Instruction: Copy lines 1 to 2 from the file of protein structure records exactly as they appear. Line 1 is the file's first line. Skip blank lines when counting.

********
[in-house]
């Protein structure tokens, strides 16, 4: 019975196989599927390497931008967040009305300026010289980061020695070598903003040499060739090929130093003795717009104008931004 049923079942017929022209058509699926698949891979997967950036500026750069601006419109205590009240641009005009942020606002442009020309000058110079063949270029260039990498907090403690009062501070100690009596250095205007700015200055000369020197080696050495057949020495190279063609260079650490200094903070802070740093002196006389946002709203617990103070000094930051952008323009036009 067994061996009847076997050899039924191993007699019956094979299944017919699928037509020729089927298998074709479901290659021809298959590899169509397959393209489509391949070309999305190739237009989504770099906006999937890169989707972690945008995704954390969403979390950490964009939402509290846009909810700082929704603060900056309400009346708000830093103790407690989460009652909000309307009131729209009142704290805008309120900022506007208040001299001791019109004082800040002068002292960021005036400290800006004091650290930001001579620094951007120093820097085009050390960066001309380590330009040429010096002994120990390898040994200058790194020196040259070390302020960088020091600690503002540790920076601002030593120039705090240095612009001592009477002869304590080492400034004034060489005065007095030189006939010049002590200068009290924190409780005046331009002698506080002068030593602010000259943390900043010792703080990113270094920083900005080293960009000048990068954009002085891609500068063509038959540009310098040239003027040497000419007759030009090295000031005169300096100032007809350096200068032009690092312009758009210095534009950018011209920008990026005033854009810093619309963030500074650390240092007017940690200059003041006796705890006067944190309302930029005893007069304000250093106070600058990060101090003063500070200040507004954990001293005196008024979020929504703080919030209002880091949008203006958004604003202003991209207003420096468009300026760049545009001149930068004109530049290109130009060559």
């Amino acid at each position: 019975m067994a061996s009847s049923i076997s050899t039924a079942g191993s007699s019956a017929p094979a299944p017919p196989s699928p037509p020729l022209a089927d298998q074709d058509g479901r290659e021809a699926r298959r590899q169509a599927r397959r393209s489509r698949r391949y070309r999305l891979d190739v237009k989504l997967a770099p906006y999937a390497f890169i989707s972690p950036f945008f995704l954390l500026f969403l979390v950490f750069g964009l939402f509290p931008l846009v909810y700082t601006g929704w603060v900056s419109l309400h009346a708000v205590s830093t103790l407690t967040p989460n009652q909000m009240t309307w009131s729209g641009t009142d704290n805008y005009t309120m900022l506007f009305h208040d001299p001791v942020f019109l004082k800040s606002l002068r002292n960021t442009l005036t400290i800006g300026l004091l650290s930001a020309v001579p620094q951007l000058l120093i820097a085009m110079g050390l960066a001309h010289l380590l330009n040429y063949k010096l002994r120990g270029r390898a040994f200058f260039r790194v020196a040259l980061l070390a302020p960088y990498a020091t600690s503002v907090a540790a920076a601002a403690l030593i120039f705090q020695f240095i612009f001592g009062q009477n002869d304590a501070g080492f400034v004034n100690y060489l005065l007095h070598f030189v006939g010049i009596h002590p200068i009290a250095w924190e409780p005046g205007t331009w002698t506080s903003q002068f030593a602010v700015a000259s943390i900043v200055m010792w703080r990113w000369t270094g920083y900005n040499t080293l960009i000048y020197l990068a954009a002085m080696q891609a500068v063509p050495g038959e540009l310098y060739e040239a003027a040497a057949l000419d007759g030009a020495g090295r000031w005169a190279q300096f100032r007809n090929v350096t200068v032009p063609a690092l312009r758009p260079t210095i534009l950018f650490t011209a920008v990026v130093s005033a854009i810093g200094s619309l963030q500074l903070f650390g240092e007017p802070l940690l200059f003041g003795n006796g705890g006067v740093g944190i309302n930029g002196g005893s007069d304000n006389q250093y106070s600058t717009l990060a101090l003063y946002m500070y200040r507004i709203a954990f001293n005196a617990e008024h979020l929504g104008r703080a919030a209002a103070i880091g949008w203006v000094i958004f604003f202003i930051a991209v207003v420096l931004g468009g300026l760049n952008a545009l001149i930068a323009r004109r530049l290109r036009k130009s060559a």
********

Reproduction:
[in-house]
């Protein structure tokens, strides 16, 4: 019975196989599927390497931008967040009305300026010289980061020695070598903003040499060739090929130093003795717009104008931004 049923079942017929022209058509699926698949891979997967950036500026750069601006419109205590009240641009005009942020606002442009020309000058110079063949270029260039990498907090403690009062501070100690009596250095205007700015200055000369020197080696050495057949020495190279063609260079650490200094903070802070740093002196006389946002709203617990103070000094930051952008323009036009 067994061996009847076997050899039924191993007699019956094979299944017919699928037509020729089927298998074709479901290659021809298959590899169509397959393209489509391949070309999305190739237009989504770099906006999937890169989707972690945008995704954390969403979390950490964009939402509290846009909810700082929704603060900056309400009346708000830093103790407690989460009652909000309307009131729209009142704290805008309120900022506007208040001299001791019109004082800040002068002292960021005036400290800006004091650290930001001579620094951007120093820097085009050390960066001309380590330009040429010096002994120990390898040994200058790194020196040259070390302020960088020091600690503002540790920076601002030593120039705090240095612009001592009477002869304590080492400034004034060489005065007095030189006939010049002590200068009290924190409780005046331009002698506080002068030593602010000259943390900043010792703080990113270094920083900005080293960009000048990068954009002085891609500068063509038959540009310098040239003027040497000419007759030009090295000031005169300096100032007809350096200068032009690092312009758009210095534009950018011209920008990026005033854009810093619309963030500074650390240092007017940690200059003041006796705890006067944190309302930029005893007069304000250093106070600058990060101090003063500070200040507004954990001293005196008024979020929504703080919030209002880091949008203006958004604003202003991209207003420096468009300026760049545009001149930068004109530049290109130009060559």